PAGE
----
As you may know, April has been christened National Poetry Month by the high priests of American verse. Chain and independent bookstores feature splashy displays highlighting new collections of poetry. Bookstores, libraries, and colleges are hosting readings by hundreds of poets, both distinguished and emerging. This is the month, as T. S. Eliot wrote, "breeding / Lilacs out of the dead land" and "mixing / Memory and desire," the poet's euphemisms for the past and future.
But when we read or listen to a poem it becomes an immediate experience that speaks to both our heart and mind. The accomplished poem effortlessly transfers the workings and playings of its language, ideas and music. Such transference can illuminate, instruct or comfort, provide surprise and pleasure, and, sometimes, even wisdom. After all, the word poem comes from the Greek word poiein "to make or create," and those makings ought to help us negotiate our lives.
Yet, in truth, many adults put aside reading poetry once they've left high school. For them contemporary verse seems cryptic and vague, some sort of elitist-language labyrinth. Others might pick up a magazine or literary journal, read a poem and feel completely shut out from the experience the poem is trying to deliver. These readers are not dense or obtuse. No, sadly, they've just encountered an insufficient poem, one that failed to complete the necessary language transference from writer to reader.
Over the last decade I've scribbled many ideas about poetry and poetics in my writing journals. Why do some poems move through us like warm gusts of wind? Why do others fall flat? Here are some possible answers.
The accomplished poem thinks and sings, sings and thinks. If it finds itself offering large, complicated ideas it does so most effectively with small, crisp words. Moreover, the accomplished poem compels us to speak its syllables aloud, to metabolize the collision of consonant and vowel, glottal and phoneme, to share in the various modulations of voice, pitch and timbre.
Listen to how the orchestrated vowel sounds—various A's and O's—along with the pattern of l's and K's pull us into the sound-cage Ellen Doré Watson creates at the end of her poem, "The Sounds Between What's On My Mind."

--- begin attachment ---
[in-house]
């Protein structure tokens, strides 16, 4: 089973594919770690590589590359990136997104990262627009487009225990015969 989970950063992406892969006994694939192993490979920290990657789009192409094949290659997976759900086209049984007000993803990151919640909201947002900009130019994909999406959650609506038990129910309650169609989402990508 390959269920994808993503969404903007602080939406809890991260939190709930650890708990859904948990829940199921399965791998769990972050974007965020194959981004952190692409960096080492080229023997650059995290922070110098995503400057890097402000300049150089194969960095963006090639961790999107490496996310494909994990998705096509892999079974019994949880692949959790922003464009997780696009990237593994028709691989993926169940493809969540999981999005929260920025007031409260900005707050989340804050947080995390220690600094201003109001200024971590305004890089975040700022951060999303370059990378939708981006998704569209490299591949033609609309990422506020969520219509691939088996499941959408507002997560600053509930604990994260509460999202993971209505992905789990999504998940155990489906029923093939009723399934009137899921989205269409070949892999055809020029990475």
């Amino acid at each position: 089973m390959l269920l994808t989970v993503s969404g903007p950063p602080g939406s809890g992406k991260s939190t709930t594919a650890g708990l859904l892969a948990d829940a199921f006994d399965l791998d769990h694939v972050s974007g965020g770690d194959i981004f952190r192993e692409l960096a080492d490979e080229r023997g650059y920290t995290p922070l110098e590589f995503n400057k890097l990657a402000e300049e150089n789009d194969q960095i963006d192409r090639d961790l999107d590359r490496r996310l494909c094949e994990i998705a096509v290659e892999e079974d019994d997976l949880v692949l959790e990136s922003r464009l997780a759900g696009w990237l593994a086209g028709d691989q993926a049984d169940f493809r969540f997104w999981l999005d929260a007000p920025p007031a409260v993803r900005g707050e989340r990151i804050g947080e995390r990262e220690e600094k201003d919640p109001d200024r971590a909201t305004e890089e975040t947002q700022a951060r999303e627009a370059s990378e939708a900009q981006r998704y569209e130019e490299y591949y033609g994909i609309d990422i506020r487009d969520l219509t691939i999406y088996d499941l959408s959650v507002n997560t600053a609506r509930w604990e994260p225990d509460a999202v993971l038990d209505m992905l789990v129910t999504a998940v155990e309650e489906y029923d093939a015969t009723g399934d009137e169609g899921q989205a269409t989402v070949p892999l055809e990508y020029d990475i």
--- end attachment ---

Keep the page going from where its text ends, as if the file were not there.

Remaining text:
Blazing in the dark,
my resolve seems so loud, but I haven't learned
how to coax it to daylight, where it's sullen
and only smolders. The way smoke above the house
lofts upward, then floats down like a dirty cloak. 
The poem's treatment of subject matter is carried through the sound-bounce of assonance and alliteration, the various patterns of rhythm and rhyme, its jazz and blues. As such, psychological and philosophical urgencies amplify and resonate.
Conversely, the insufficient poem is not mindful of the kinetic force behind each syllable and stress, doesn't flex the muscle of rhythm. Its language is flabby. Without music or invention, the poem relies on easy sentiment and contrived answers, is clever for the sake of cleverness. Insufficient poems, to quote Macbeth's lament, lapse into "sound and fury, signifying nothing."
Poetry lives in its words and beyond them. Simply put, those ideas not linked to language may comprise the largest presences in the poem. Silence is one of the most potent elements in an accomplished poem. The porous, generous spaces between words and stanzas become those moments in the poem's drama where the reader—through the alchemy of this art—is pitched onto center stage and given a compelling role to play.
Two small but apt examples: "Tomorrow the dentist. / Today the thought" (from a ten-year-old poet, no less). We enter the poem through the chasm of silence between the two declarations.
Due to copyright restrictions, we are unable to include the excerpt of the poem by Rumi at this time. 
What Jelaluddin Rumi leaves unoccupied, we happily fill in. Is the speaker's plea directed at a lover or a god? Perhaps both as it's left open-ended. Talk about memory and desire.
Steamrolling the reader with too much language, the insufficient poem doesn't allow silences, big and small, to contribute to the poem's dreamscape. The language is deprived opportunities to leap and shift, to nudge up against potential subjects and themes, to back off, then go, if need be, mute.